Texas motorcycle club rides for Code Green Campaign

The EMS Roaddocs riding club event raises awareness of PTSD, depression, and substance abuse among EMS professionals


AUSTIN, Texas — An EMS Roaddocs Riding Club event raises awareness of PTSD, depression, and substance abuse, a significant problem facing EMS professionals. 

EMS Roaddocs wants first responders everywhere to know they are not forgotten and they don't have to suffer in silence, reports myFOXaustin.   

"We're hoping to make a change today," said Guy Minshall, president of the EMS Roaddocs Riding Club Texas.

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The Saturday event at Cowboy Harley Davidson in South Austin was a fundraiser for the Code Green Campaign.

"About one in five first responders do suffer from PTSD, about one-third of first responders suffer from partial PTSD. We're looking at suicide rates of about one first responder every two and a half days," said Fiona Campbell, secretary of the Code Green Campaign.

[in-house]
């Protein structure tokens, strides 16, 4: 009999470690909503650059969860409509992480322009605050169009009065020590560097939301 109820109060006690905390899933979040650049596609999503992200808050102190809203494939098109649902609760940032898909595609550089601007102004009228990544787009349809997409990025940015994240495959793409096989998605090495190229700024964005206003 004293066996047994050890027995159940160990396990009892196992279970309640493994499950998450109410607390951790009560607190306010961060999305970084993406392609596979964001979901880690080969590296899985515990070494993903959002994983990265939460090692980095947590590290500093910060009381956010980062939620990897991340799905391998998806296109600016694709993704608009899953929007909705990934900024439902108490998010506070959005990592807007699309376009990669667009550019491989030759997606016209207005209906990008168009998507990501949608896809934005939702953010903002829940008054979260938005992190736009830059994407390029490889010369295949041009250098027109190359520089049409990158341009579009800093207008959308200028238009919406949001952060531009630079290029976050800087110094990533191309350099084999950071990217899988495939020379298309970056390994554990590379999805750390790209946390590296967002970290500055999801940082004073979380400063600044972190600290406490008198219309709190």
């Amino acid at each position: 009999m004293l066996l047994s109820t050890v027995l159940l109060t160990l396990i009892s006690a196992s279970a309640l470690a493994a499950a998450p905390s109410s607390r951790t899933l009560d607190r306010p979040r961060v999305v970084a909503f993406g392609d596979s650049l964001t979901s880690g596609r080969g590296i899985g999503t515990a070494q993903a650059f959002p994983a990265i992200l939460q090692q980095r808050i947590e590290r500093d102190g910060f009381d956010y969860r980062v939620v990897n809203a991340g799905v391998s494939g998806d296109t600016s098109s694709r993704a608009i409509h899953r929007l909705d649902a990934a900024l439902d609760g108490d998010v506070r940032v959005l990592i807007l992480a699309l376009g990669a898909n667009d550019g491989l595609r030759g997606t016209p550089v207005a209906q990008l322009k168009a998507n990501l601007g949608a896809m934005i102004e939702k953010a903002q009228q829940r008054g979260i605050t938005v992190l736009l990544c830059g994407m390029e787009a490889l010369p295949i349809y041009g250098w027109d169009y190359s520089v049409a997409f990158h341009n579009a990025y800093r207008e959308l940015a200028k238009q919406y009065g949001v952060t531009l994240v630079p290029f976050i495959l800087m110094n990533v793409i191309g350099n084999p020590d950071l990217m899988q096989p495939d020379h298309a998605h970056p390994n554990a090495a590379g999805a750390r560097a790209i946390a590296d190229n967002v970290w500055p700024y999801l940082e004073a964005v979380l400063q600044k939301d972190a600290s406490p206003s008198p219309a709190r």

"We want to change that one every two and a half days to none every two and a half days," said Minshall. 

The best way to change that, according to Code Green professionals, is to start talking about mental health issues within first responder agencies.

"A lot of agencies don't start to do anything until they have a suicide. So what we'd like to see is agencies be proactive instead of reactive and take care of their providers and provide options for their providers to address possible mental health concerns before someone is at the point of suicide or already having committed suicide," said Campbell.

For EMS professionals, asking for support may not come easy. Campbell said ignoring the problem will not make it go away.

"We're tough, we're heroes, we don't like to mention that we might have problems so we tend to hide it," said Campbell. 

"I think they take those demons home with them and it catches up and they just have too much. So we want people to open up their mouths and talk about it and maybe their peers can recognize signs of PTSD," said Minshall. 

Minshall wants first responders everywhere to remember they are not invincible.

"We're all human at the end of the day. Our blood is just as red as everybody else's," Minshall. 

Safe Call Now is a hotline specifically for first responders, run by first responders and their families. Reach Safe Call Now 24/7 at 1-877-230-6060.

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